Location: Warmwater Aquaculture Research UnitTitle: Economics of alternative catfish production technologies
|KUMAR, GANESH - Mississippi State University|
|ENGLE, CAROLE - Engle-Stone Aquatics, Llc|
|HANSON, TERRY - Auburn University|
|BROWN, TRAVIS - Brunswick Community College|
|BOTT, LISA - Auburn University|
|ROY, LUKE - Auburn University|
|BOYD, CLAUDE - Auburn University|
|RECSETAR, MATTHEW - University Of Arizona|
|PARK, JEONGHWAN - Pukyong National University|
Submitted to: Journal of the World Aquaculture Society
Publication Type: Peer Reviewed Journal
Publication Acceptance Date: 6/27/2018
Publication Date: 12/1/2018
Citation: Kumar, G., Engle, C., Hanson, T., Tucker, C.S., Brown, T., Bott, L., Roy, L., Torrans, E.L., Boyd, C., Recsetar, M., Park, J. 2018. Economics of alternative catfish production technologies. Journal of the World Aquaculture Society. 49:1039-1057.
Interpretive Summary: New pond-based production technologies are being adopted by ictalurid catfish farmers in the United States as a means of increasing productivity. Although these new systems can increase production 2- or 3-fold compared to that achieved in large traditional ponds, a systematic comparison of the economics of production has not been conducted. This study provides an economic comparison of split ponds, intensively aerated ponds and in-pond raceways under a uniform set of economic assumptions and based on data collected from commercial catfish farms. Intensively aerated ponds and split-pond systems for catfish production have potential to enhance productivity, reduce production costs, and were found to be profitable in the short and long runs. However, the prototype of the in-pond raceway system analyzed in this study was not profitable due primarily to high investment costs resulting in high annual fixed costs that resulted in breakeven prices (cost of production in dollars per weight of fish produced greater than market prices. Given their potential to dramatically improve production, future research on these systems should focus on key areas of input management, loading rates, and oxygen dynamics.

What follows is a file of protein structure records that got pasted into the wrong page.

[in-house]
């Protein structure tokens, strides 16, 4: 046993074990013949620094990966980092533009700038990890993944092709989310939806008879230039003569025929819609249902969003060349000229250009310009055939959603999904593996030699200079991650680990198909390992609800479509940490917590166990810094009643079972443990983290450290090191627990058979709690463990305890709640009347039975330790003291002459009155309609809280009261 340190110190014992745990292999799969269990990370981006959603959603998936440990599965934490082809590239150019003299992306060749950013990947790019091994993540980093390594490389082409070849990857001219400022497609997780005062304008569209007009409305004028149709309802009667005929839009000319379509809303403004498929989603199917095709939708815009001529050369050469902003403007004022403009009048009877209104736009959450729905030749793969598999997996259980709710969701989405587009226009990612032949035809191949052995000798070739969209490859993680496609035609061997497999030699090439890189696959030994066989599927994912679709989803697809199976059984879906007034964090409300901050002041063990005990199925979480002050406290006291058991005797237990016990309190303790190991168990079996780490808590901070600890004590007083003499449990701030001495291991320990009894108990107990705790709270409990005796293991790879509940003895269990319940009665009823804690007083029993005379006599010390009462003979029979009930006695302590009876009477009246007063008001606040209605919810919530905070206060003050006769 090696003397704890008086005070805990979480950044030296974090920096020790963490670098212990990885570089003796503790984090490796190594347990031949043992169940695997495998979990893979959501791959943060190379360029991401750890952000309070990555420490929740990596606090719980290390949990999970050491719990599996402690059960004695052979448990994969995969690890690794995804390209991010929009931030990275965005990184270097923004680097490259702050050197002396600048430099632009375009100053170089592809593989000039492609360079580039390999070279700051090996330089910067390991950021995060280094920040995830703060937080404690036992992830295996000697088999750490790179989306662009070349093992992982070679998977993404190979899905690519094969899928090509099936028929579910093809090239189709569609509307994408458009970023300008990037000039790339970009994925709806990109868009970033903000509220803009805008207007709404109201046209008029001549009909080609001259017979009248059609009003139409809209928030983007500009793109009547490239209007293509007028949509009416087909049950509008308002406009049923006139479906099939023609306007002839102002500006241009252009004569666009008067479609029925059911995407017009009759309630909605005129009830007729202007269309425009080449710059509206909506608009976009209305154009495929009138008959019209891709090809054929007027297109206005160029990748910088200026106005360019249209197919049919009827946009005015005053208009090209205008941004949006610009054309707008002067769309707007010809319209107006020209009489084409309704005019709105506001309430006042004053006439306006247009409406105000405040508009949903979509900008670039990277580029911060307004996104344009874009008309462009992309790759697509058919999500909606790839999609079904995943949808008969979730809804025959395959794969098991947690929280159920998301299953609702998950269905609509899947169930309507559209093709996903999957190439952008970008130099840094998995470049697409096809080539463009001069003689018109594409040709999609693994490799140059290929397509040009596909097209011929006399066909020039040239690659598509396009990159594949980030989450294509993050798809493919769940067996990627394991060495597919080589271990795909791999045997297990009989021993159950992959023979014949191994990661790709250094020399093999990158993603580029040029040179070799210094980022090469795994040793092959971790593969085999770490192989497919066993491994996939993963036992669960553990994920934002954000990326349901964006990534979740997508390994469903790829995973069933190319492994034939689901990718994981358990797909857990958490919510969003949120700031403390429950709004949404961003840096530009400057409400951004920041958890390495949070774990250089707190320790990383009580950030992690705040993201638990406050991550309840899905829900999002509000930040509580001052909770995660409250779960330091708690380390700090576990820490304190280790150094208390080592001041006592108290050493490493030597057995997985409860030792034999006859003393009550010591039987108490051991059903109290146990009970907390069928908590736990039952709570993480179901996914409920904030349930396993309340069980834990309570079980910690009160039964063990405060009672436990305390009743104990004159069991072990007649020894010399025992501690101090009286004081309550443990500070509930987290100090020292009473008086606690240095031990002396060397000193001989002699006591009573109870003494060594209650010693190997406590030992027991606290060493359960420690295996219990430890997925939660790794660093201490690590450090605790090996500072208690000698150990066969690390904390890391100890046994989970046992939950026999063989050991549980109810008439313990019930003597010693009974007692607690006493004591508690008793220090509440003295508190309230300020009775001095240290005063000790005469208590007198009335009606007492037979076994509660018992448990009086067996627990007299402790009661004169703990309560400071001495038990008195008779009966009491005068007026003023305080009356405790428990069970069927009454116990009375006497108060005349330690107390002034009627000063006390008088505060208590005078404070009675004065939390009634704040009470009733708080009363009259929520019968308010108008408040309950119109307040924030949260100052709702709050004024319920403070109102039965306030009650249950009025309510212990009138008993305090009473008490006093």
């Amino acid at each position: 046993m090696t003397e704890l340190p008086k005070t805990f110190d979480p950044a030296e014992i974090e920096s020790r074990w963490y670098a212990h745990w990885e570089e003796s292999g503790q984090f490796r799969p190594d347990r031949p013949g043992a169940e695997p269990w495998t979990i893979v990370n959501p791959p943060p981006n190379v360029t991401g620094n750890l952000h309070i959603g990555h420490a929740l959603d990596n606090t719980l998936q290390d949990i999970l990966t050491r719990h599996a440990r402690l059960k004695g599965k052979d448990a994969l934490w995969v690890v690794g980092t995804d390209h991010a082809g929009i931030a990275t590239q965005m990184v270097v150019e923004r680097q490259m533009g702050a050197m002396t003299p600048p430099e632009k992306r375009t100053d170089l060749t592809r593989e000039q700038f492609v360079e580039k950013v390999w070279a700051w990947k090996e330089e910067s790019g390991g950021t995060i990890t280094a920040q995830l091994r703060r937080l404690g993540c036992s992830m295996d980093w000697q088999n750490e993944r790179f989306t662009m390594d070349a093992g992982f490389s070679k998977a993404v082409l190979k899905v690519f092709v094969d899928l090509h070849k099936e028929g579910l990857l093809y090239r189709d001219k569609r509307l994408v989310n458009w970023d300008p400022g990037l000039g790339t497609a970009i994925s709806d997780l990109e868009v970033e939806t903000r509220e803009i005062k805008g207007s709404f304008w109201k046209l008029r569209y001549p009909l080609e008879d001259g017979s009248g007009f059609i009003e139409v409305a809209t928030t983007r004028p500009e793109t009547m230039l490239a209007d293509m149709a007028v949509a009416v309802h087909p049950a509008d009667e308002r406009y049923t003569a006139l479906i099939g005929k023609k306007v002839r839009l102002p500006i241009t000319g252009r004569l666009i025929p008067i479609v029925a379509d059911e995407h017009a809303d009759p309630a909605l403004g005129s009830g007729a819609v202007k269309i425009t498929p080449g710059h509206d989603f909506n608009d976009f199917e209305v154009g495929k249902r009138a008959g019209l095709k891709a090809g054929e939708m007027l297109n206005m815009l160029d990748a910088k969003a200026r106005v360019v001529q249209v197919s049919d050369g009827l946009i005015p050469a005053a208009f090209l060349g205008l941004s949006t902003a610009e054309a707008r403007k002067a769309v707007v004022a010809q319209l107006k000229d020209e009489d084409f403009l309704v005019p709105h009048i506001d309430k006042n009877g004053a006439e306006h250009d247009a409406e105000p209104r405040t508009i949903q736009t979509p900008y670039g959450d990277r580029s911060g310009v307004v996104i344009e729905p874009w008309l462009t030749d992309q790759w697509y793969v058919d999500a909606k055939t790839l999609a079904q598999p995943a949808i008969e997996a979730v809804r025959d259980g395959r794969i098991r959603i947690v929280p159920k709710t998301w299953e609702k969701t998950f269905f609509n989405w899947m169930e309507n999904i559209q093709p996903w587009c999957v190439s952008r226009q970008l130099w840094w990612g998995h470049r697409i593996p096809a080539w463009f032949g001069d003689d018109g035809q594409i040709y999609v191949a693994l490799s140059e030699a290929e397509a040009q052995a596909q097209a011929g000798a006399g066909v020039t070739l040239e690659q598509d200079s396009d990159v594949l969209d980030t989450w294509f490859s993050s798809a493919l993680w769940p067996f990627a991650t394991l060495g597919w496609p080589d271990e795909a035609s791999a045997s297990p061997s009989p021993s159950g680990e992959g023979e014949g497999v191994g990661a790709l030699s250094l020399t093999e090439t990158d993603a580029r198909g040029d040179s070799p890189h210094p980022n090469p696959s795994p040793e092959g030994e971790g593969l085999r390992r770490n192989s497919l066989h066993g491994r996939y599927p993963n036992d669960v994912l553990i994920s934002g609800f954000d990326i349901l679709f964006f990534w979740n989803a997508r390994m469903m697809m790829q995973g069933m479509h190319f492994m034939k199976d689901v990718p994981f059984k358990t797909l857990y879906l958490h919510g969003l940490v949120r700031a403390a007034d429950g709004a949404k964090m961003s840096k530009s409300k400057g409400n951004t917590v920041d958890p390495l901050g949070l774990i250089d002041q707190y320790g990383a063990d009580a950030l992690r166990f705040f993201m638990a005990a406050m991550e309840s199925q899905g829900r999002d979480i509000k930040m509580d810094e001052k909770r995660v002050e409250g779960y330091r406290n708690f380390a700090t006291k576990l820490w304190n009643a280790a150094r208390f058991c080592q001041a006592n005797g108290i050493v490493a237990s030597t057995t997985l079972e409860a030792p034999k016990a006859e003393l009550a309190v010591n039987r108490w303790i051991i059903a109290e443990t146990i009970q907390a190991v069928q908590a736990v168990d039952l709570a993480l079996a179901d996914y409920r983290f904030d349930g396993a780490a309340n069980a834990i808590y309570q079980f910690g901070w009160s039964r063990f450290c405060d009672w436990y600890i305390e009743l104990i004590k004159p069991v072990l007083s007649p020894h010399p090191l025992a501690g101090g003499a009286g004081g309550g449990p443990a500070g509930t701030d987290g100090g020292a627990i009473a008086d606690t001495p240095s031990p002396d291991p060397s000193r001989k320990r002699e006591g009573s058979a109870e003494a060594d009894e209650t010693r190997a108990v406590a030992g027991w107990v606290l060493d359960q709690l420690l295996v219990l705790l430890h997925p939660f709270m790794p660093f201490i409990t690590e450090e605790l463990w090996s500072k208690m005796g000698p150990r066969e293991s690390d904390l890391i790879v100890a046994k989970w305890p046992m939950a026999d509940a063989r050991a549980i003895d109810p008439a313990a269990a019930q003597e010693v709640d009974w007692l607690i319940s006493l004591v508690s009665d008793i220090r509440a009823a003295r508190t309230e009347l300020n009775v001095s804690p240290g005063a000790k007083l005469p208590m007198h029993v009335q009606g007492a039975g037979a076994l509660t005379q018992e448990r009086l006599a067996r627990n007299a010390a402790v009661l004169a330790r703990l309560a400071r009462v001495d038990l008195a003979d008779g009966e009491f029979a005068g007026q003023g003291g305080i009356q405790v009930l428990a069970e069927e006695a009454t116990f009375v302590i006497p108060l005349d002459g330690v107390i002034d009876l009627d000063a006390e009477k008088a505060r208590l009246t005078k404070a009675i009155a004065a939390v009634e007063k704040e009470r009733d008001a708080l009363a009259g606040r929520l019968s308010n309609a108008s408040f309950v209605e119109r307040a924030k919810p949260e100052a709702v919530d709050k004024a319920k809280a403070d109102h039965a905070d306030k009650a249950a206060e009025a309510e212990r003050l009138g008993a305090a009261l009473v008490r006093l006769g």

Technical Abstract: The U.S. catfish industry has shown increasing trends towards intensification of production as a means of achieving cost efficiencies on farms. Previous studies depicted the potential for cost efficiencies in alternative technologies such as split-pond systems, intensively aerated ponds and in-pond raceway systems. This study provides an economic comparison of these systems under a uniform set of economic assumptions using standard enterprise budget analysis. Cost of production of hybrid catfish raised in these systems ranged from $2.03 to $2.91/kg, the highest cost being that of in-pond raceways and the lowest from split ponds. Positive annual net cash flows from split-pond systems and intensively aerated ponds were sufficient to make the investment profitable. Cumulative effects of high investment cost (high annual fixed costs), poor survival, and lower yields from the in-pond raceway systems made it economically infeasible. However, the feed conversion ratio (FCR) was the best among these technologies. Risk analysis showed stochastic dominance of intensively aerated ponds and split-pond systems over in-pond raceway systems. Variations in catfish price, yield, and FCR were the major contributors to economic risk. Implementing combinations of intensively aerated ponds and split-pond systems should be viewed as a strategy to respond to production and market needs.